“All people are pretty or handsome. Except if you are a zombie, then not so much” – Hailey Fort
According to the Bill and Melinda Gates Foundation, on any given night there are about 20,000 homeless people on the streets of Washington State.
It was an exceptionally bright, hot summer day in the Pacific Northwest when Hailey Fort navigated her mother through the streets of Silverdale, WA. “Let’s go that way, mom. I saw Ned at the mall last week,” she directed.
They parked and got out, Hailey steadying herself under the weight of a cardboard box filling her arms. Squinting against the glare, they made their way to a group of a few of Silverdale’s homeless population milling about a corner of the parking lot. Ned, a Vietnam War veteran, missing his right leg from the knee down. Undaunted by the sight of a wheelchair, Hailey greeted him by name.
Hailey introduced herself and her mother to the others. “I have a garden, so I brought you some tomatoes, carrots, and water,” she explained simply, unpacking the box.
“I saw that there were a lot of homeless people on the side of the road and I wanted to help them,” Hailey explained. “It was kinda scary at first and I am a little shy, but when I get to see them again and again they become my friends.”
A Seed of Change
Hailey’s mother, Miranda Fort, has been amazed by her daughter’s efforts, “Gardening is hard work for an adult; I was sure that at six years old the work would be too much and she would give up. But she did it. Hours were spent picking buckets of rocks from the soil and carrying them to the woods behind the house. Once the soil was ready, she did all the planting, watering, weeding, and harvesting. Each week, Hailey would harvest the food, clean it, and pack it up. At the end of the summer she had made over a dozen deliveries of tomatoes, carrots, peppers, spinach, onions, cucumbers, peas, and beans.”
Hailey comes by her compassion honestly. Miranda is VP of Community Outreach for the Military Special Needs Network. Quentin, Miranda’s husband, has dedicated his life’s work to serving the country in the Navy. Together they have three children, Hailey, 7; Josie, 5; and Teague, 3. All three have a swallowing disorder, Josie has Chiari, and Teague has Autism Spectrum Disorder. “I get to help teach Teague new things that a big sister should,” Hailey said. “Josie is always following me and watching what I am doing. It bugs me, but Mom says it is because she looks up to me. [When I grow up] I want to be a doctor. I want to help people like the doctors that help my sister.”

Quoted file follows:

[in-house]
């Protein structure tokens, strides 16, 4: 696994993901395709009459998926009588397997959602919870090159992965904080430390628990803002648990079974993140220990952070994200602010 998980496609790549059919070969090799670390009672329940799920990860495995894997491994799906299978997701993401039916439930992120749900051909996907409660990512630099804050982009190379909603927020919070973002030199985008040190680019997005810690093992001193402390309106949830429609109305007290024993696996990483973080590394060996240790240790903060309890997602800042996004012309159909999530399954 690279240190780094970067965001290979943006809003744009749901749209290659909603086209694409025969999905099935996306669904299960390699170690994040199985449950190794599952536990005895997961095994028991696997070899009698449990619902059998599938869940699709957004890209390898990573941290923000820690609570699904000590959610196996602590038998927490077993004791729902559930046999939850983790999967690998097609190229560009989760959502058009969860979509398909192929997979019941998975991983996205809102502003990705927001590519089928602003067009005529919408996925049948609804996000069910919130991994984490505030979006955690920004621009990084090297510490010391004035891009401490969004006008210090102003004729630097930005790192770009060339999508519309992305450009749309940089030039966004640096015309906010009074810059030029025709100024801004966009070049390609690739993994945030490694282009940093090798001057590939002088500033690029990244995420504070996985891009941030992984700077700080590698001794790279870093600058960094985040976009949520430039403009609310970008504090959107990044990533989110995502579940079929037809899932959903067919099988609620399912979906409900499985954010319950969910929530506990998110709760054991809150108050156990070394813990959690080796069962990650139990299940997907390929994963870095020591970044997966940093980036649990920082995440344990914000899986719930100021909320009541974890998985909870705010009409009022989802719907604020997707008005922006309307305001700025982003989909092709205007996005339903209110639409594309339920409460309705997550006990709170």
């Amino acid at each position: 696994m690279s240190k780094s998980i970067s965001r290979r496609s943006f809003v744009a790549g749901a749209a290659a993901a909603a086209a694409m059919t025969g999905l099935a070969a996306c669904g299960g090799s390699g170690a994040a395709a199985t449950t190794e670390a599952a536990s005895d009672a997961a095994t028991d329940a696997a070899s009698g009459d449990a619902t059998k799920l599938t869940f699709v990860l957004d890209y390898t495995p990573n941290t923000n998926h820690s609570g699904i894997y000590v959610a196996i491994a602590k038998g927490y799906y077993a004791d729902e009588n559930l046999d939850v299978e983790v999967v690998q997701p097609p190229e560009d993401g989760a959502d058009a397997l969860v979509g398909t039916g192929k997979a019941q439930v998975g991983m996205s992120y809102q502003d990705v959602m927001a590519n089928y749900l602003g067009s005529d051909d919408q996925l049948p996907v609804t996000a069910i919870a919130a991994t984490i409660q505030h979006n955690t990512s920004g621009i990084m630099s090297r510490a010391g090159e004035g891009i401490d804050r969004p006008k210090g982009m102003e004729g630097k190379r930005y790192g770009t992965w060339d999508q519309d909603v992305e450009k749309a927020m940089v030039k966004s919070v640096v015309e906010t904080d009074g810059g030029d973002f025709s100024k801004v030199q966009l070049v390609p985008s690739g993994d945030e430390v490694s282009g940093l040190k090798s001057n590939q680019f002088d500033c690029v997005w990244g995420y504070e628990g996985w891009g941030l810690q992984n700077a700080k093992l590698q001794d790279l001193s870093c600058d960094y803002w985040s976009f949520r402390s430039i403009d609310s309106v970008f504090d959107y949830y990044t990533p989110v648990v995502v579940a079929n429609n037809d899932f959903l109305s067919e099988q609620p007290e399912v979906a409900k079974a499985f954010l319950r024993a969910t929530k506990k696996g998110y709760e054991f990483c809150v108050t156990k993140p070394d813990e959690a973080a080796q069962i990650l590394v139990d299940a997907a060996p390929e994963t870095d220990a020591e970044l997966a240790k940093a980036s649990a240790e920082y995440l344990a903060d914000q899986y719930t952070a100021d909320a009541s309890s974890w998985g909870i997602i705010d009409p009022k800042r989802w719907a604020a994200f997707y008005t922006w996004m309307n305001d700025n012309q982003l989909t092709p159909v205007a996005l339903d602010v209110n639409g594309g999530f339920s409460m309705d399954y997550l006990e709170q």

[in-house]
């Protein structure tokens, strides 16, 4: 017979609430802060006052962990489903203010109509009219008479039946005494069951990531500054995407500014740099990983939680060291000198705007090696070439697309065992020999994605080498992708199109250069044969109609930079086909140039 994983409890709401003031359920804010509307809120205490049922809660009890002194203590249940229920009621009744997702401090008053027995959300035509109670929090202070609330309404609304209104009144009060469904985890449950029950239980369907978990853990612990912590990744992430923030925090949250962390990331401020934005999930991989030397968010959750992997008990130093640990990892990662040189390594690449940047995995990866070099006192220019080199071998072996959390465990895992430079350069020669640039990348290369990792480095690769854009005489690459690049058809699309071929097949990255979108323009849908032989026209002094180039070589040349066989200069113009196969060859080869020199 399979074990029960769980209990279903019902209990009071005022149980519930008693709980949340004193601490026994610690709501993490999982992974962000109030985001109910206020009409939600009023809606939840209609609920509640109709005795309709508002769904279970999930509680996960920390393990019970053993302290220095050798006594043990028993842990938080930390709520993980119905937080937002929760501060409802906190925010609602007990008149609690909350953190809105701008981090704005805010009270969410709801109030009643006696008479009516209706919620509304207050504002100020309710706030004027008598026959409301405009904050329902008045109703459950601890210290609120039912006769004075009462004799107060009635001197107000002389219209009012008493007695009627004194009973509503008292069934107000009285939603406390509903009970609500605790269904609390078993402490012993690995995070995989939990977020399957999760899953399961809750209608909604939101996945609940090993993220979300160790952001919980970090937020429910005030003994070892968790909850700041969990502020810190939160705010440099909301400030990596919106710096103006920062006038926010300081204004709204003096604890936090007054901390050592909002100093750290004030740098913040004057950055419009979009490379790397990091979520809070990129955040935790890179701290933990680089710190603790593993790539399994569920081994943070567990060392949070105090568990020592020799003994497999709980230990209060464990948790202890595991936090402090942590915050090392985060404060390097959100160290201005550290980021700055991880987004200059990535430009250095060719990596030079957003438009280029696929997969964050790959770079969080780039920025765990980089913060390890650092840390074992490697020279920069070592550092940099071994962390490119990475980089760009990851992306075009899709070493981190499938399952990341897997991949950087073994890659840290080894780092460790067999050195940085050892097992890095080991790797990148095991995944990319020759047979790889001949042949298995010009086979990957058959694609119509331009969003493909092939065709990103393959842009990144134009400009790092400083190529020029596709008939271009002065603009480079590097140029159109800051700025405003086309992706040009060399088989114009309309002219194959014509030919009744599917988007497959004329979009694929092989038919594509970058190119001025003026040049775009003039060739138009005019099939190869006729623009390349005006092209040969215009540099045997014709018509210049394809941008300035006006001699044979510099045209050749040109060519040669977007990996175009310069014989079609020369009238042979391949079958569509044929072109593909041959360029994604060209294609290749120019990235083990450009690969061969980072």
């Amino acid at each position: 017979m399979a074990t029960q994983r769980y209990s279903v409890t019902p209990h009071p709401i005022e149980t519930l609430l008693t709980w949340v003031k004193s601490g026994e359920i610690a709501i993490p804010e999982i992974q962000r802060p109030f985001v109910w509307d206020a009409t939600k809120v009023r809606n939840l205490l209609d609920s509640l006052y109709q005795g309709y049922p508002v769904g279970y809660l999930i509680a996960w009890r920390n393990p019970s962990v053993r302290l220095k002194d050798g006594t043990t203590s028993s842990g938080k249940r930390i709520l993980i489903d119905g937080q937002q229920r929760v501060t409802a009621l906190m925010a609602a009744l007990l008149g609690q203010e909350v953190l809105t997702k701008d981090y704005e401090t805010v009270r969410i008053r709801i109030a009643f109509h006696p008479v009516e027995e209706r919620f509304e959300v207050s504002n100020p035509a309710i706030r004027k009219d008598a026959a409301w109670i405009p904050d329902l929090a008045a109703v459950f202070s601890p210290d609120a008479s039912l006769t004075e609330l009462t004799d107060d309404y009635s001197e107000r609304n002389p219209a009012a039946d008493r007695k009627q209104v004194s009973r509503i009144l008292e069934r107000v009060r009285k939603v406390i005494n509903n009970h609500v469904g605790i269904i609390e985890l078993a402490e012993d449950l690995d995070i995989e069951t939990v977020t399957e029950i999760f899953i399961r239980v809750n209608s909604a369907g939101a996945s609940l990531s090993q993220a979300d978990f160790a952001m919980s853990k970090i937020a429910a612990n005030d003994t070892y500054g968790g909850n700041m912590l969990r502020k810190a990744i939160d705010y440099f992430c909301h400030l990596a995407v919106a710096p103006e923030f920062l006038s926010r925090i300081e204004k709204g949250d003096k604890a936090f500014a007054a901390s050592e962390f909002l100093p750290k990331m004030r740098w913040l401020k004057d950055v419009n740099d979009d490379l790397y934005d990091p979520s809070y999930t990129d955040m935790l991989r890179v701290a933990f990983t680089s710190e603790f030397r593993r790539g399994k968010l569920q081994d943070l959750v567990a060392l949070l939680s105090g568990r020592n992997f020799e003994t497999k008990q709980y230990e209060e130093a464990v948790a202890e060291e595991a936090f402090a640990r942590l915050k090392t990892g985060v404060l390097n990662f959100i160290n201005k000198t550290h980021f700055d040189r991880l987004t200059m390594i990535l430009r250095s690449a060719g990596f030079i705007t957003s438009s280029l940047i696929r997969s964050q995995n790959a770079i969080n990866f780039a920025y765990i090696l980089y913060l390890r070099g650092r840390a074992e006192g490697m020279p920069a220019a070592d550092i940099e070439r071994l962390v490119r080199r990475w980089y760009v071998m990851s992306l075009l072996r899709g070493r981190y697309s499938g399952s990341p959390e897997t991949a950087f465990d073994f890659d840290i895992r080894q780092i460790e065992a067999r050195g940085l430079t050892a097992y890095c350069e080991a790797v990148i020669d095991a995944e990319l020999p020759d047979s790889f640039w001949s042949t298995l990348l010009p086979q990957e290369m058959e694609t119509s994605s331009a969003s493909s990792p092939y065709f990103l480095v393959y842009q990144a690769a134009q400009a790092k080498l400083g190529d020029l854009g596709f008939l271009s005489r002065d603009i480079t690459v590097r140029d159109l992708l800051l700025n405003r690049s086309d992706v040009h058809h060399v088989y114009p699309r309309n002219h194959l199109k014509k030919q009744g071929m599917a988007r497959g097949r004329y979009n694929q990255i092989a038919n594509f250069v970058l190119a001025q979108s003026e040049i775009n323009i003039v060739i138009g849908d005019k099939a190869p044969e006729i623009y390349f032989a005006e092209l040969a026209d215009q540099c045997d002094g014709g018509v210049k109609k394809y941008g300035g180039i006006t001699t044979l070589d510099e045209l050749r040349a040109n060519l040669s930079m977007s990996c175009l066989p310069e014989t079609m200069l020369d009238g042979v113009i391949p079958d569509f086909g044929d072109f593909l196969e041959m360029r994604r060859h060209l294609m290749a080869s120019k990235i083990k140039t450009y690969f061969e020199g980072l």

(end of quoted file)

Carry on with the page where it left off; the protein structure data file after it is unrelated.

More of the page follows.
Feeding the homeless is not the only activity that the family undertakes to show caring and kindness to others. Hailey is also in Girl Scouts, and both girls have donated their hair to Locks of Love. “My kids are no strangers to hospitals,” Miranda said. “Josie started getting sick right after her first birthday. We were in and out of the Children’s Hospital, and we would frequently see young children with no hair. Hailey asked where their hair had gone and learned about chemotherapy. She asked if she could give them her hair. She has donated her hair twice to Locks of Love, and Josie has also donated her hair. When we learned that Josie would need brain surgery and part of her head would be shaved, we took Josie to get a pixie cut to minimize how obvious the bald spot would be. After Josie’s hair was cut, she became pretty upset. It had been that short before, but that was when her hair went to good use; this just went in the trash. To make Josie feel better, Hailey chopped off all her hair, too. They are now growing their hair out to donate it again.”
There is no question that this is an exceptional family, but how did the children come to be this way? “We have this wonderful book called ‘Have You Filled a Bucket Today?’ which talks about how everyone carries around an invisible bucket for their good feelings,” Miranda explained. “You can fill your bucket with good feelings by helping others. I wanted my kids to experience that. I think it is a great concept for little kids to learn that their actions affect the people around them, for good or for bad.”
Hailey Fort knows one person can make a difference in the world, because she is. “It’s like when you drop a rock in the water. At first the wave is little, but it gets bigger and bigger as it spreads. If someone sees me changing the world, maybe they will help. Then someone will see them and help, too. It will be contagious.”
by Emma Lamson Edirisinghe
It is a worthy cause to preserve the unique and beautiful character in our daughters and help them stay true to who they are.